The Transformer Positional Encoding Layer in Keras, Part 2

Author: Mehreen Saeed

In part 1: A gentle introduction to positional encoding in transformer models, we discussed the positional encoding layer of the transformer model. We also showed how you can implement this layer and its functions yourself in Python. In this tutorial, we’ll implement the positional encoding layer in Keras and Tensorflow. You can then use this layer in a complete transformer model.

After completing this tutorial, you will know:

  • Text vectorization in Keras
  • Embedding layer in Keras
  • How to subclass the embedding layer and write your own positional encoding layer.

Let’s get started.

The Transformer Positional Encoding Layer in Keras, Part 2.
Photo by Ijaz Rafi. Some rights reserved

Tutorial Overview

This tutorial is divided into 3 parts; they are:

  1. Text vectorization and embedding layer in Keras
  2. Writing your own positional encoding layer in Keras
    1. Randomly initialized and tunable embeddings
    2. Fixed weight embeddings from Attention is All You Need
  3. Graphical view of the output of the positional encoding layer

The Import Section

First let’s write the section to import all the required libraries:

import tensorflow as tf
from tensorflow import convert_to_tensor, string
from tensorflow.keras.layers import TextVectorization, Embedding, Layer
from import Dataset
import numpy as np
import matplotlib.pyplot as plt

The Text Vectorization Layer

We’ll start with a set of English phrases, which are already preprocessed and cleaned. The text vectorization layer creates a dictionary of words and replaces each word by its corresponding index in the dictionary. Let’s see how we can map these two sentences using the text vectorization layer:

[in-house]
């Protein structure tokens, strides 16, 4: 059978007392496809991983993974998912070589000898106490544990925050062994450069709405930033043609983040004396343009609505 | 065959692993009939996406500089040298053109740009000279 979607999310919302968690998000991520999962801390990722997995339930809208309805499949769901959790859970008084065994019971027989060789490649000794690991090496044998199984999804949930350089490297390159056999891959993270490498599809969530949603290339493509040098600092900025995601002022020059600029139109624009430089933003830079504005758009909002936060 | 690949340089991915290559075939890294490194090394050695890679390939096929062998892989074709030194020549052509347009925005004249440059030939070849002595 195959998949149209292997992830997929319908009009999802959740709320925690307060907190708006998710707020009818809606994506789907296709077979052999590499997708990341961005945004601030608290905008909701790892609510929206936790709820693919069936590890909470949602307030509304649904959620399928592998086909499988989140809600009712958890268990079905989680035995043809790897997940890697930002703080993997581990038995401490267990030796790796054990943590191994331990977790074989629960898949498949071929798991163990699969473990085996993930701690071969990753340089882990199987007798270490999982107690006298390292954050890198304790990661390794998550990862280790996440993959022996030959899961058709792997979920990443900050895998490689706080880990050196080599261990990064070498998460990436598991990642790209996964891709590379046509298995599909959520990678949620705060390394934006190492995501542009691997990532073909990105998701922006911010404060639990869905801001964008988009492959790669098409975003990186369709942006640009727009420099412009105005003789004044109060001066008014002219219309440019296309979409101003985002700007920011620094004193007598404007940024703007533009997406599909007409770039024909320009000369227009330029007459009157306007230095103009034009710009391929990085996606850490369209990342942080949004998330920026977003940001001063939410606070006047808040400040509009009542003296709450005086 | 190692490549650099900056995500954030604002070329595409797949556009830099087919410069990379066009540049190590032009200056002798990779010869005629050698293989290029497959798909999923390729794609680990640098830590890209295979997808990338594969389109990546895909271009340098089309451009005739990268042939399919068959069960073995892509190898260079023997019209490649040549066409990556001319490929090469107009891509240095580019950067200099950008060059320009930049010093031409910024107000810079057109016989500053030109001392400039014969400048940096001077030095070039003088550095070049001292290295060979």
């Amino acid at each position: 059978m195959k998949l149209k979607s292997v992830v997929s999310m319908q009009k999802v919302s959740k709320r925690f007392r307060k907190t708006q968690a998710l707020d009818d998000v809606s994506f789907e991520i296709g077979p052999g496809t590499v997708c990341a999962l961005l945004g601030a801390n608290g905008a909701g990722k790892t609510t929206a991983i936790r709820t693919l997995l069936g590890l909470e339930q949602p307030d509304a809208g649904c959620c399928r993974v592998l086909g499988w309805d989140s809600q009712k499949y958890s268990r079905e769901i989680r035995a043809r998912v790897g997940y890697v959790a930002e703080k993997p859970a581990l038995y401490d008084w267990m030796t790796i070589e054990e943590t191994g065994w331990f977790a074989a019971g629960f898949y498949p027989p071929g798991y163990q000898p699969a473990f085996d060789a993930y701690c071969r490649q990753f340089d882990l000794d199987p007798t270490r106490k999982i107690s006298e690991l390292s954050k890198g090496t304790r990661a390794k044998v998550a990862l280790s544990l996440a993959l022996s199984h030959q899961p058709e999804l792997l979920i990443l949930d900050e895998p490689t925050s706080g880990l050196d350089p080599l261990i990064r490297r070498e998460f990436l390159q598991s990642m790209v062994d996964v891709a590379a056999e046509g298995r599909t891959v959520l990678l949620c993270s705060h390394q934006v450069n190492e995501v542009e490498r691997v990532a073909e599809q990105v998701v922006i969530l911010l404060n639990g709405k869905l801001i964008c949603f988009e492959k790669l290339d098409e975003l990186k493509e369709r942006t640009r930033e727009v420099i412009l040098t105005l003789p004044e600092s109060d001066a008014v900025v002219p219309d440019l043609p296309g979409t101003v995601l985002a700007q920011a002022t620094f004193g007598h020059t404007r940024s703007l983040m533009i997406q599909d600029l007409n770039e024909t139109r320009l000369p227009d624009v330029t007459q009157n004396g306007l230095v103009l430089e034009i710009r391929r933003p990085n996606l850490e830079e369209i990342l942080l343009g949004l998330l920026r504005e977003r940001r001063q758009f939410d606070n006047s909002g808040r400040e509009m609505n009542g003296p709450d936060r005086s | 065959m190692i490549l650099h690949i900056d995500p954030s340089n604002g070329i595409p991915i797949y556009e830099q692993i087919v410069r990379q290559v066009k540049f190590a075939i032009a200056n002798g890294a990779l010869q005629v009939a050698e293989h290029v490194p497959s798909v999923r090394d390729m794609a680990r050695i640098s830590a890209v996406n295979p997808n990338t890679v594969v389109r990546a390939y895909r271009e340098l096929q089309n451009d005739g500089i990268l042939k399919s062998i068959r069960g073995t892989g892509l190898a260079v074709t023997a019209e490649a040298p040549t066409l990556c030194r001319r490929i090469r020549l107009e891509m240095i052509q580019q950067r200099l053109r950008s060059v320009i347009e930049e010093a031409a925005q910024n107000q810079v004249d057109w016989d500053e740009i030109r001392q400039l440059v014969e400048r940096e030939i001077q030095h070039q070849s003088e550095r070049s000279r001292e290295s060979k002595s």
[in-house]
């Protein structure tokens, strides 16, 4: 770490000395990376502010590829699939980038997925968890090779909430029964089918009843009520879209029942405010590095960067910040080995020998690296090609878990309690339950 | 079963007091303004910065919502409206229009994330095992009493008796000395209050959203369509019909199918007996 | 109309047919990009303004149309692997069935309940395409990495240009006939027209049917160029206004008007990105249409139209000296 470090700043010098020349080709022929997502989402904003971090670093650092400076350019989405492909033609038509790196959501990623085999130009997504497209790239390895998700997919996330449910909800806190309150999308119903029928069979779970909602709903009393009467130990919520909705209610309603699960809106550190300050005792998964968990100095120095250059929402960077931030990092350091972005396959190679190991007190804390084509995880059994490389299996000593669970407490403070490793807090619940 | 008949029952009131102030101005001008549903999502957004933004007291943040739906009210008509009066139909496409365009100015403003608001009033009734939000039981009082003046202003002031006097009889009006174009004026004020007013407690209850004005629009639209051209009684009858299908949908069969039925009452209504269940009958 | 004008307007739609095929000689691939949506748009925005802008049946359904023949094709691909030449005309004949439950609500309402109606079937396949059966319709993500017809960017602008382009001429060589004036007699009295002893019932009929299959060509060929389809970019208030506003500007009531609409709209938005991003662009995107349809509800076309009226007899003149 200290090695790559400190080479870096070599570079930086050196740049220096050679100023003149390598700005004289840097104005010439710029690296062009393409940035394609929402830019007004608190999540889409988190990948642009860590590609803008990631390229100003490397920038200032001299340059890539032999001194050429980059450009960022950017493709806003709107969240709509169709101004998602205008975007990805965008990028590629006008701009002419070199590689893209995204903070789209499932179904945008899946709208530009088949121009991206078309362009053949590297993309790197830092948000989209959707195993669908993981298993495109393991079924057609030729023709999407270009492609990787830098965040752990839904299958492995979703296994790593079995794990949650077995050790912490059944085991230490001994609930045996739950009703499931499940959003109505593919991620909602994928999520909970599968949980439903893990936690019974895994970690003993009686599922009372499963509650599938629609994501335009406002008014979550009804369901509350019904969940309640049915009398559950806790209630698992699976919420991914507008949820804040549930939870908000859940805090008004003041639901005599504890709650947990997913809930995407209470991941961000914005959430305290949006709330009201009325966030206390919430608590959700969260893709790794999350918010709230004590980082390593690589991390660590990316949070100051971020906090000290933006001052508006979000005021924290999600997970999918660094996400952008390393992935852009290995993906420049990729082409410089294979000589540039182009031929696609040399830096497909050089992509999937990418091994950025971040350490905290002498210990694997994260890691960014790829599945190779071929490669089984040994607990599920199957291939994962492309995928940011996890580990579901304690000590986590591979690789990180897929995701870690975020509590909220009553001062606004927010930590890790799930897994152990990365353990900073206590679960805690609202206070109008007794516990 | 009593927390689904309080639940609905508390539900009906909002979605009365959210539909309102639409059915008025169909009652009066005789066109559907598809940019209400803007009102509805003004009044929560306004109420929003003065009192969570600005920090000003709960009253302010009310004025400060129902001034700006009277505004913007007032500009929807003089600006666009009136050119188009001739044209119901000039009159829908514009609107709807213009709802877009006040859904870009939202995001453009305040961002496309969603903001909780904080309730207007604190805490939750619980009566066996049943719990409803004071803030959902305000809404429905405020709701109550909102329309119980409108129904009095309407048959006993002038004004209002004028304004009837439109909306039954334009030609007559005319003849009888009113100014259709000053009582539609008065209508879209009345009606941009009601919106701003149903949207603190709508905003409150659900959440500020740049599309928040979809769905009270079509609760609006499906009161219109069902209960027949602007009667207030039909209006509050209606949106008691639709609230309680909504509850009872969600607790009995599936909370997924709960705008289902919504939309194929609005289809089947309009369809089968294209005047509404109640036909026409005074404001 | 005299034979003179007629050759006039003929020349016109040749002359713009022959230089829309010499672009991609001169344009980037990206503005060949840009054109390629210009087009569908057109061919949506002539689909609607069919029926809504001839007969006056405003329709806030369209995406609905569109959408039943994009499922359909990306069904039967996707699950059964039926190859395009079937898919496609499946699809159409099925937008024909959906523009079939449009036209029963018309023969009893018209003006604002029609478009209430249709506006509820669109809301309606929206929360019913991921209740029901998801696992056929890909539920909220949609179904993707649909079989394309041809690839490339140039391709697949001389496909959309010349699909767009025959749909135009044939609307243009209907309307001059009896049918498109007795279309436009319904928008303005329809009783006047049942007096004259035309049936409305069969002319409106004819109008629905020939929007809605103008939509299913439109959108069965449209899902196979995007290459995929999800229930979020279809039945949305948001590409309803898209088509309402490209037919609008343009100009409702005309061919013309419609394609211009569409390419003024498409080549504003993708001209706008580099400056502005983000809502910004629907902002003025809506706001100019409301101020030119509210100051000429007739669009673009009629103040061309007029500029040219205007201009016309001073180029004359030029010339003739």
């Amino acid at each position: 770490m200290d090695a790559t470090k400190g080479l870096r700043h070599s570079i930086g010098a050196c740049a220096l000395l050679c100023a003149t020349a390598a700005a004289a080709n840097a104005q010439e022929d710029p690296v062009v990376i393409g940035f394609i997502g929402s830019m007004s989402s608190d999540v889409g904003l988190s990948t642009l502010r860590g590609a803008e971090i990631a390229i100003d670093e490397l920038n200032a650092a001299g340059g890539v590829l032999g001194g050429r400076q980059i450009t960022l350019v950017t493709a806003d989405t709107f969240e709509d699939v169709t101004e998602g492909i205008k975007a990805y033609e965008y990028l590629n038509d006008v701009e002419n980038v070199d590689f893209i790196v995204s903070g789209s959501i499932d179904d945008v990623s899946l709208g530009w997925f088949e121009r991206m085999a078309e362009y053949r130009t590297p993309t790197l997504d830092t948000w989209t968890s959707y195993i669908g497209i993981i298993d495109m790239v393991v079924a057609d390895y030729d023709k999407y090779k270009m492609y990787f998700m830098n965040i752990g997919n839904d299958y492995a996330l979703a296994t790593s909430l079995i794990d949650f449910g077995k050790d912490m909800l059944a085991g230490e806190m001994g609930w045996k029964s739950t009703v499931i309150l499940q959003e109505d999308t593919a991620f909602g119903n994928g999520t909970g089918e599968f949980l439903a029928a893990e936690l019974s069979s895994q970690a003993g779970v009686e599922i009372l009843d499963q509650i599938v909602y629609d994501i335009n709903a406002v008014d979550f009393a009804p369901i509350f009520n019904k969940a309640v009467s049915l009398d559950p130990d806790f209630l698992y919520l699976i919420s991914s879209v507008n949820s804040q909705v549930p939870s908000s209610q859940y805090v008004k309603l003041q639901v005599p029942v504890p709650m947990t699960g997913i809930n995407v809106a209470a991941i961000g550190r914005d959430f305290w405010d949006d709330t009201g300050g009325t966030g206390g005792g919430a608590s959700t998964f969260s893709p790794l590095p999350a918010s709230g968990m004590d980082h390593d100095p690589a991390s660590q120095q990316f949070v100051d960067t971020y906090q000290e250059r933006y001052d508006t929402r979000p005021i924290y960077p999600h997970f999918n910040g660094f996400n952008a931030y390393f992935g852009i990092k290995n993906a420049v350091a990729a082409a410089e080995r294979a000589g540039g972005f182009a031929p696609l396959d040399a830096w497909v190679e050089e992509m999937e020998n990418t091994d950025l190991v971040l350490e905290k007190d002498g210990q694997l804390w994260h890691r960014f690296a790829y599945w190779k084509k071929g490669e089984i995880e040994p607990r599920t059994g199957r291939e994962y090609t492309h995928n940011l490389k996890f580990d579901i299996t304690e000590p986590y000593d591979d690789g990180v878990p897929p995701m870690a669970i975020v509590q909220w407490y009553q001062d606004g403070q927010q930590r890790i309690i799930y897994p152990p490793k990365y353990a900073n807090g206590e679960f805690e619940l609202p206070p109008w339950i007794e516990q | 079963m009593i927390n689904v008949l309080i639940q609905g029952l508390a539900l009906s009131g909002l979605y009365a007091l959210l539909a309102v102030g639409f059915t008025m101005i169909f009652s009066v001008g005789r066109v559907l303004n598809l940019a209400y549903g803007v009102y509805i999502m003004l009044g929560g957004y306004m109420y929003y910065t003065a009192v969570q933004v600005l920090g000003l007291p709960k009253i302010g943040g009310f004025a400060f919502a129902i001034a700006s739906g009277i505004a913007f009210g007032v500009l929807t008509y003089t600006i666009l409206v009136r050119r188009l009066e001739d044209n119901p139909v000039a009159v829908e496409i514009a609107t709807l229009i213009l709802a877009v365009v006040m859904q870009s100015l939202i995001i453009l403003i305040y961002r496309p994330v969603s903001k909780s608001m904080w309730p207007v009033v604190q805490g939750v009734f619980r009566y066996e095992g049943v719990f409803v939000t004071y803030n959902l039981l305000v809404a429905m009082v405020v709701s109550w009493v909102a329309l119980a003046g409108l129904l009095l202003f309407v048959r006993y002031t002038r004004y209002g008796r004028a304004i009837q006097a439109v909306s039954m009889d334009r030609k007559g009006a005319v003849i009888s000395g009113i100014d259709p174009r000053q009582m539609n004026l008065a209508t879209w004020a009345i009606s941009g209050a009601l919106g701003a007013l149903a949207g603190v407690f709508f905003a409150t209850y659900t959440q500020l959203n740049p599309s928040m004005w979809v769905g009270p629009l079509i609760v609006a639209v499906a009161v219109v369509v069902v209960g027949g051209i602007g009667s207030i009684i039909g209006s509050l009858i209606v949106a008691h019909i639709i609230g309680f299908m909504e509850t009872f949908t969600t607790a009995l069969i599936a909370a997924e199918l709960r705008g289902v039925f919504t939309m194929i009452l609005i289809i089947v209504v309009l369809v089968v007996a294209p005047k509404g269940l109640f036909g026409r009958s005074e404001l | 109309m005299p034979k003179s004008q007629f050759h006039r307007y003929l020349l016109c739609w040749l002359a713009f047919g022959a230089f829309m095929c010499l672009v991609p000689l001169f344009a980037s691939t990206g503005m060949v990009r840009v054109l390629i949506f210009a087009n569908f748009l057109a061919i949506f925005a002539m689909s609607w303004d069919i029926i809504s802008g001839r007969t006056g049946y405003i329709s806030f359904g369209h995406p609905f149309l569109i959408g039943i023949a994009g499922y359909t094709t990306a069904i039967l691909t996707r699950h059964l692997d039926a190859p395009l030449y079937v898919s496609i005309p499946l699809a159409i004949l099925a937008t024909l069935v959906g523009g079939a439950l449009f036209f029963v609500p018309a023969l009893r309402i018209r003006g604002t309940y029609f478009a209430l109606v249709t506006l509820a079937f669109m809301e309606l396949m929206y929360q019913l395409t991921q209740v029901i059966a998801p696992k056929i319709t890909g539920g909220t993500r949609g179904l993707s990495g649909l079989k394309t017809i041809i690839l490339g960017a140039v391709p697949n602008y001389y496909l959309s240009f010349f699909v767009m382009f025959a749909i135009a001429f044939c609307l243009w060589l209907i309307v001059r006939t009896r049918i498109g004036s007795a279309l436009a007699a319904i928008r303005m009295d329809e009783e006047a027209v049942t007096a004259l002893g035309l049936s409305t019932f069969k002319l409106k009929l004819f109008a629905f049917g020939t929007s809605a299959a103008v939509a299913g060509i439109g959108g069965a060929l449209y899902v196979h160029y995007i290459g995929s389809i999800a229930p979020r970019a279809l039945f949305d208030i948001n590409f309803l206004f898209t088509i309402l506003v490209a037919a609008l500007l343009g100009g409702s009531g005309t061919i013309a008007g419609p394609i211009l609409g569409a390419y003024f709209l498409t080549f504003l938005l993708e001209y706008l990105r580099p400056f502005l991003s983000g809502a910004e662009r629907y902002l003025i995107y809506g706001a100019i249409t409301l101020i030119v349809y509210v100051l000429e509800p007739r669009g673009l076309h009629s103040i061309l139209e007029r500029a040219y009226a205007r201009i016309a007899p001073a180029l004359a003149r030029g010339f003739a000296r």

1. I am a robot
  2. you too robot

Note we have already converted the text to lowercase and removed all the punctuations and noise in text. We’ll convert these two phrases to vectors of a fixed length 5. The TextVectorization layer of Keras requires a maximum vocabulary size and the required length of output sequence for initialization. The output of the layer is a tensor of shape:

(number of sentences, output sequence length)

The following code snippet uses the adapt method to generate a vocabulary. It next creates a vectorized representation of text.

output_sequence_length = 5
vocab_size = 10
sentences = [["I am a robot"], ["you too robot"]]
sentence_data = Dataset.from_tensor_slices(sentences)
# Create the TextVectorization layer
vectorize_layer = TextVectorization(
# Train the layer to create a dictionary
# Convert all sentences to tensors
word_tensors = convert_to_tensor(sentences, dtype=tf.string)
# Use the word tensors to get vectorized phrases